Spring 1996 (4.1)
by Vagif Samadoglu, his son
Who was Samad Vurgun? To me, he was father. I was the youngest of his three children.
Azerbaijanis know Vurgun as poet, playwright, academician, Deputy of the USSR Supreme Soviet, member of Azerbaijan's Parliament, recipient of an Honorary Doctorate from Moscow State University, Vice-President of Azerbaijan's Academy of Sciences, Member of the Soviet Peace Committee, President of the Writer's Union in Baku, and recipient of both the Stalin and Lenin Prizes, twice each. He was the Azerbaijani playwright and poet who was invited to read his poems in the presence of Stalin and to offer a toast in the presence of Winston Churchill. And yes, people knew him as a hunter of wild birds, too.
Azerbaijanis love to build statues. An incredible number of them commemorate writers and poets. Several have been erected to my father's memory. In Baku, one stands in front of the Railway Station, another in the portal of the Akhundov National Library. At 4 Aliyarbeyov Street, a bust marks the Apartment Building of his home which has been converted into a museum.
There's another statue in the village of Salahli where he was born, as well as one in the city of Bilasuvar erected next to a statue to the great Russian poet, Pushkin. Bilasuvar is the Azerbaijani city which used to be called "Pushkin." My father translated Pushkin's poetic novel, "Yevgeni Onegin" (1833) which is considered the most important work of that period. My father's translation from Russian to Azerbaijani was done with such great love and proficiency that it won him the "Great Pushkin Medal." So these two statues deserve to stand beside each other some place in the world.
Samad Vurgun is a page in the history of Azerbaijan's literature. I don't say this just because I'm his son. He had prodigious talent. His poetry penetrated deep into the hearts of readers because of its sincerity and genuineness. His works are musical; you feel this even in his poems written for Stalin. More than any of the accolades I've listed, I hope he'll be remembered for being a great poet and an incredible human being.
Above: 15th Anniversary of the Azerbaijan Soviet Socialist Republic, 1936. Samad Vurgun (3rd row: first from left); Stalin was present at the event (lighter colored suit). First row: collective farmers and workers. Photos: Courtesy Samad Oglu and Vurgun Home Museum, Baku.
There are many legends that circulate about my father. Some are true; some are mere exaggerations; some are totally absurd. Some even began circulating before he died in 1956. For example, I've traveled throughout many Azerbaijani villages where I've been told the following story, "Once Samad Vurgun came to our village to go hunting when suddenly his car got stuck in the mud and a tractor helped pull him out. He then presented the driver with a hunting gun." I've been told this story, maybe 50 times, but it could have only happened once.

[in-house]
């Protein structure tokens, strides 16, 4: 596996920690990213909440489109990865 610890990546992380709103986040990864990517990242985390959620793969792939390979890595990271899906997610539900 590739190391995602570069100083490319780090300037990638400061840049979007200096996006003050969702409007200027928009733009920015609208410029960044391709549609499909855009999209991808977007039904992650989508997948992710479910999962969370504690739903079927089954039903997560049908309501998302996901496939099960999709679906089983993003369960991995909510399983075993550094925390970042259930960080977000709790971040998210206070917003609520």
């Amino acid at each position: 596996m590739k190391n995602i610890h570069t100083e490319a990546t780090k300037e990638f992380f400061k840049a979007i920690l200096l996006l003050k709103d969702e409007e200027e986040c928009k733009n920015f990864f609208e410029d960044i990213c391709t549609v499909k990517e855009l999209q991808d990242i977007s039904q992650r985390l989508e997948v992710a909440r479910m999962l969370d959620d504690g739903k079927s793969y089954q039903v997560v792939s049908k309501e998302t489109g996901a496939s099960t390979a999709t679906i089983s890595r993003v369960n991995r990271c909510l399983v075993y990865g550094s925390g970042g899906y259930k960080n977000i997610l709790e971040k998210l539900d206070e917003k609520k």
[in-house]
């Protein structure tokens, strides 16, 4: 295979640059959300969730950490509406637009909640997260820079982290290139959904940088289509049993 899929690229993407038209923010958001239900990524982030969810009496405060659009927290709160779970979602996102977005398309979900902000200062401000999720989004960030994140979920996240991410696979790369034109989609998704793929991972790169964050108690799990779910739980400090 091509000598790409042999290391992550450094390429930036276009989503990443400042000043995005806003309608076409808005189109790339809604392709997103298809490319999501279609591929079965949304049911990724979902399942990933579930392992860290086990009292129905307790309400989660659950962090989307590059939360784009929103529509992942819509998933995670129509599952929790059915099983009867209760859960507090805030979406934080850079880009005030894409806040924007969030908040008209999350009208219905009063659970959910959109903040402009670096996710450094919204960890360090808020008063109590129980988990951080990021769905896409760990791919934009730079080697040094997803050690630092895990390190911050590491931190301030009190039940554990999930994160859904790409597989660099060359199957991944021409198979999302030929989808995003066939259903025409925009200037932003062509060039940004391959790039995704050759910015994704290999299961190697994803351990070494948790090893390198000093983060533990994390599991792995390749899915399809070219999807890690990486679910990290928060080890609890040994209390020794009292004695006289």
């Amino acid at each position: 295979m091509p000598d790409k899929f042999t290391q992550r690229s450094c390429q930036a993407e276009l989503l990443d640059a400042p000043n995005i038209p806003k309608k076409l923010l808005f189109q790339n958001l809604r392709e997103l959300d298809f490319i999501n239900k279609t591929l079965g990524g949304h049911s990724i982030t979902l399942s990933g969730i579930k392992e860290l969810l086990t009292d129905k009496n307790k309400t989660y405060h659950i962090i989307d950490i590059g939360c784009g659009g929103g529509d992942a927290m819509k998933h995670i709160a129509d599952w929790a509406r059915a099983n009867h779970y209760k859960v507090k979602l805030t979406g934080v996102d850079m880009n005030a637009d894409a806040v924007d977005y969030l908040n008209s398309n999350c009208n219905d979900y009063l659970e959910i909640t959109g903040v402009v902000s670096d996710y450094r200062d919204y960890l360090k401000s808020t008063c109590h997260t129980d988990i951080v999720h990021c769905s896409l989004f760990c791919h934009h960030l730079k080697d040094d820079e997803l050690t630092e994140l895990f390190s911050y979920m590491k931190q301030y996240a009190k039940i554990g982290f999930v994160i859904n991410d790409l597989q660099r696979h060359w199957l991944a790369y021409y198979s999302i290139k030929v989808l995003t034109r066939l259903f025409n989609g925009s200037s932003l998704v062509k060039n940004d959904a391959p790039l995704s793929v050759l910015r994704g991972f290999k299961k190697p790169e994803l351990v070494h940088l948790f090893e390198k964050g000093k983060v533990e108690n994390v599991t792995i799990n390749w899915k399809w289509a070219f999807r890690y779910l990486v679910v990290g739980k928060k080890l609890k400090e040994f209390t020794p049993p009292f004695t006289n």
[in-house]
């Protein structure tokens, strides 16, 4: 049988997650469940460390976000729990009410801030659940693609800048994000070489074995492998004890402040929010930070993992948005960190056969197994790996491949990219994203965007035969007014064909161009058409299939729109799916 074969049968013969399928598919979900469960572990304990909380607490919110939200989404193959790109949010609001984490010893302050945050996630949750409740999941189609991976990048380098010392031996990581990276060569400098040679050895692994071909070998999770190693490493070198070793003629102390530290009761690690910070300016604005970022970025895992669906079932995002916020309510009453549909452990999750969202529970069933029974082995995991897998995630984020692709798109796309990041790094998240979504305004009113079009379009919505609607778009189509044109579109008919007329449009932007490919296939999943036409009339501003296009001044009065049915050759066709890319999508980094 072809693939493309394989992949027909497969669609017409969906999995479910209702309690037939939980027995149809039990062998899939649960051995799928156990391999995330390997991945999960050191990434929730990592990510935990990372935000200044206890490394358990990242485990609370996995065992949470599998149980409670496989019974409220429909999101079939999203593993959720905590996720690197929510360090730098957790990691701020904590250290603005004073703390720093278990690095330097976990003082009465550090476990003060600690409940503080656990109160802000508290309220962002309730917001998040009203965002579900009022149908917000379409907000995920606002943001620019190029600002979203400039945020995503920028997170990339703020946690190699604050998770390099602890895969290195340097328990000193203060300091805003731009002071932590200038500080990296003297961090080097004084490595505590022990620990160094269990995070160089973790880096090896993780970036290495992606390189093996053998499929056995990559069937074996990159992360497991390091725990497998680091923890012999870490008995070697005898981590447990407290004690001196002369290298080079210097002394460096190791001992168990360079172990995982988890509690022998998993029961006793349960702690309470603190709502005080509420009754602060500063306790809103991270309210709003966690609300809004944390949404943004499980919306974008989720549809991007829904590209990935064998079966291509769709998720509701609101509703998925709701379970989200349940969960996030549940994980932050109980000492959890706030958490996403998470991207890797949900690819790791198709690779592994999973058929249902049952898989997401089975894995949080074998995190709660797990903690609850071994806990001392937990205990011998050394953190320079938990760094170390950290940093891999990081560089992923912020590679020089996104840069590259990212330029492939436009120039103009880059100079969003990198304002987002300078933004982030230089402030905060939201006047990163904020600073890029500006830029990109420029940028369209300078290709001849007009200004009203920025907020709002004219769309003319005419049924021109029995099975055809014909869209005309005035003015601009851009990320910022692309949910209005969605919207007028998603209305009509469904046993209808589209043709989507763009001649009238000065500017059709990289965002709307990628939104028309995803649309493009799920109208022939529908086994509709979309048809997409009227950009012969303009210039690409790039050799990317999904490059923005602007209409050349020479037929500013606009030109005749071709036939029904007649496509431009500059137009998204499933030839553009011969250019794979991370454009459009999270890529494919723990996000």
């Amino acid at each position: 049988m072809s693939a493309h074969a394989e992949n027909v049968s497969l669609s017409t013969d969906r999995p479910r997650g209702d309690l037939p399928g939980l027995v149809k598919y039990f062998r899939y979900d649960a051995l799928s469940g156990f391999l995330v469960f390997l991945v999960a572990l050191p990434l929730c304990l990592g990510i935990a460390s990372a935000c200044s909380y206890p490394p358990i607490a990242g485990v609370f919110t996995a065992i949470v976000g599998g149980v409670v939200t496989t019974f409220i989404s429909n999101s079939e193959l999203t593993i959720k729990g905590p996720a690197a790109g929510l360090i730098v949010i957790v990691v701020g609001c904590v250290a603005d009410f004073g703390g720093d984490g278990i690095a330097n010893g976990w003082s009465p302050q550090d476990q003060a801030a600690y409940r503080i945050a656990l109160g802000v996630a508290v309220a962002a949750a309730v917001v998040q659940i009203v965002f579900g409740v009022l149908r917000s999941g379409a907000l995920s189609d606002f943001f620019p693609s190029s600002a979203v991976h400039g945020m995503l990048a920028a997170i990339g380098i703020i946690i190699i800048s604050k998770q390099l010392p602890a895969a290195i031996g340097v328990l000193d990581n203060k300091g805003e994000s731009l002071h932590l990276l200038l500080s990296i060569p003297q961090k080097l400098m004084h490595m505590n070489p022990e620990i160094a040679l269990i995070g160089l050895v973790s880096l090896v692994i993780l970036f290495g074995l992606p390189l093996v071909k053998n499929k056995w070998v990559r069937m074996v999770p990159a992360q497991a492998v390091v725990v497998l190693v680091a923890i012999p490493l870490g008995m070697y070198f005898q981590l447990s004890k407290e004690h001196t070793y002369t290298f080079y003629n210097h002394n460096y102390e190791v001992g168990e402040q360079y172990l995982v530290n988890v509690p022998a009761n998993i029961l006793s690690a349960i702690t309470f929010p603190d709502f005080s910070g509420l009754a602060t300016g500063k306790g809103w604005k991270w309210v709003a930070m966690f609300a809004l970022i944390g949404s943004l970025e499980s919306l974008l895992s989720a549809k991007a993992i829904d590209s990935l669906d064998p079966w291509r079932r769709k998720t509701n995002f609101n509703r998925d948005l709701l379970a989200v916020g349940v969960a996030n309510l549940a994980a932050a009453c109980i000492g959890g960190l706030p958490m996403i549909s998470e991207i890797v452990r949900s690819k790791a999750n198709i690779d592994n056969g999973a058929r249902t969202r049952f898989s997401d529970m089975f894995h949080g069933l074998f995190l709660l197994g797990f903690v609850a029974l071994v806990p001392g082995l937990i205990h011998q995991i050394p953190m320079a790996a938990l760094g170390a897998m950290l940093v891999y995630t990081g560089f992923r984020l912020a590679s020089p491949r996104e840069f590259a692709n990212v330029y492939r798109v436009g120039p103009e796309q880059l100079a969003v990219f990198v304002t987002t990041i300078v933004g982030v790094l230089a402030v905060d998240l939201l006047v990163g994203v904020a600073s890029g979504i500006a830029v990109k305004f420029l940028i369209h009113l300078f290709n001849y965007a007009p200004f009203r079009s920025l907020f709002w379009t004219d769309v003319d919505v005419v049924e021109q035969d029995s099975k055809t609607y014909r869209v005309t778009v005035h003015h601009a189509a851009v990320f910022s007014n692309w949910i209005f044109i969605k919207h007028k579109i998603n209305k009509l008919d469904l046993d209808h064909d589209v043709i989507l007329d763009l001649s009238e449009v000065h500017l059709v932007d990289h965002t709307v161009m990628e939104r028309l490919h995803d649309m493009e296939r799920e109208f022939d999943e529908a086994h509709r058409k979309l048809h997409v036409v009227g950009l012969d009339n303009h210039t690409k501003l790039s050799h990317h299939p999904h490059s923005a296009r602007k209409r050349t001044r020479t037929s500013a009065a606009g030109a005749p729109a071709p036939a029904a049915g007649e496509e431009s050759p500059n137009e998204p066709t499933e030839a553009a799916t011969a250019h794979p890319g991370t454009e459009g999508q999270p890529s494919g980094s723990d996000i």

Then there's his educational background. Some people say he possessed a great natural talent but was uneducated That's not true either. My father finished the fifth grade in his native village, Salahli, before being sent off to Kazakh Seminary (a secondary boarding school in the northwest region of Azerbaijan).
His aunt, Ayshe Khanum, took him there in 1918, But the head of the school saw the boy and told her, "Ayshe Khanum, this boy can't study here. He's very weak. He looks sick." When my father, twelve at the time, heard that, he began reciting verses from the Holy Koran just to demonstrate his brilliant memory. Needless to say, they admitted him and afterwards he became known as the brightest student in the school. Apart from studying, he also learned to play musical instruments like the saz, tar and violin, and he took an active part in the Drama Circle. Both, undoubtedly, greatly influenced his literary work later on.
He continued his studies at the Baku Pedagogical University and Moscow State University though it's hard for me to imagine my father attending classes conscientiously and taking lecture notes. But I know he read extensively. He knew philosophy, literature and history including Kant, Schopenhauer, Hegel, Marx and Engels. He knew world literature through Russian which he knew exceptionally well.